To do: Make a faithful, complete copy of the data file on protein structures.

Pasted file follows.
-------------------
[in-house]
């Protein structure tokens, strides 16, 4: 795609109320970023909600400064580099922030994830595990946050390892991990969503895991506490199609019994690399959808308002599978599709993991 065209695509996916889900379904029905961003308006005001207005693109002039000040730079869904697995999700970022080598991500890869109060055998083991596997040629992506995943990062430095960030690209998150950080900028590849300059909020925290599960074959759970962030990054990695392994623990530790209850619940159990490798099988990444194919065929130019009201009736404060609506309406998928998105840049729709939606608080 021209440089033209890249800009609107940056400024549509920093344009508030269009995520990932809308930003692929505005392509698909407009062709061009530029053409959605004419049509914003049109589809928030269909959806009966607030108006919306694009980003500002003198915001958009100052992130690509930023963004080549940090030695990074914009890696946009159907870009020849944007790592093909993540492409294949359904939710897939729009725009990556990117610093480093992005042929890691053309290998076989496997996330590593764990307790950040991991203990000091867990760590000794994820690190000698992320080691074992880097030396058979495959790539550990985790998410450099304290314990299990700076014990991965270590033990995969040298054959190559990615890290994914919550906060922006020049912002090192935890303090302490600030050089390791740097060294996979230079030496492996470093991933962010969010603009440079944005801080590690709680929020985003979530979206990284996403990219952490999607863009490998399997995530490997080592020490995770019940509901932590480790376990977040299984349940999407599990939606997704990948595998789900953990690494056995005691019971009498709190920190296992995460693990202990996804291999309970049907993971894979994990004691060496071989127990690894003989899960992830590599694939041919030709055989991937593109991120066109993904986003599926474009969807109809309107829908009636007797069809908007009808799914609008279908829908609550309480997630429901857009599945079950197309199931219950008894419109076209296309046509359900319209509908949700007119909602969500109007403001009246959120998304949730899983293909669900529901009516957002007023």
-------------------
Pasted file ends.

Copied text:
[in-house]
């Protein structure tokens, strides 16, 4: 795609109320970023909600400064580099922030994830595990946050390892991990969503895991506490199609019994690399959808308002599978599709993991 065209695509996916889900379904029905961003308006005001207005693109002039000040730079869904697995999700970022080598991500890869109060055998083991596997040629992506995943990062430095960030690209998150950080900028590849300059909020925290599960074959759970962030990054990695392994623990530790209850619940159990490798099988990444194919065929130019009201009736404060609506309406998928998105840049729709939606608080 021209440089033209890249800009609107940056400024549509920093344009508030269009995520990932809308930003692929505005392509698909407009062709061009530029053409959605004419049509914003049109589809928030269909959806009966607030108006919306694009980003500002003198915001958009100052992130690509930023963004080549940090030695990074914009890696946009159907870009020849944007790592093909993540492409294949359904939710897939729009725009990556990117610093480093992005042929890691053309290998076989496997996330590593764990307790950040991991203990000091867990760590000794994820690190000698992320080691074992880097030396058979495959790539550990985790998410450099304290314990299990700076014990991965270590033990995969040298054959190559990615890290994914919550906060922006020049912002090192935890303090302490600030050089390791740097060294996979230079030496492996470093991933962010969010603009440079944005801080590690709680929020985003979530979206990284996403990219952490999607863009490998399997995530490997080592020490995770019940509901932590480790376990977040299984349940999407599990939606997704990948595998789900953990690494056995005691019971009498709190920190296992995460693990202990996804291999309970049907993971894979994990004691060496071989127990690894003989899960992830590599694939041919030709055989991937593109991120066109993904986003599926474009969807109809309107829908009636007797069809908007009808799914609008279908829908609550309480997630429901857009599945079950197309199931219950008894419109076209296309046509359900319209509908949700007119909602969500109007403001009246959120998304949730899983293909669900529901009516957002007023």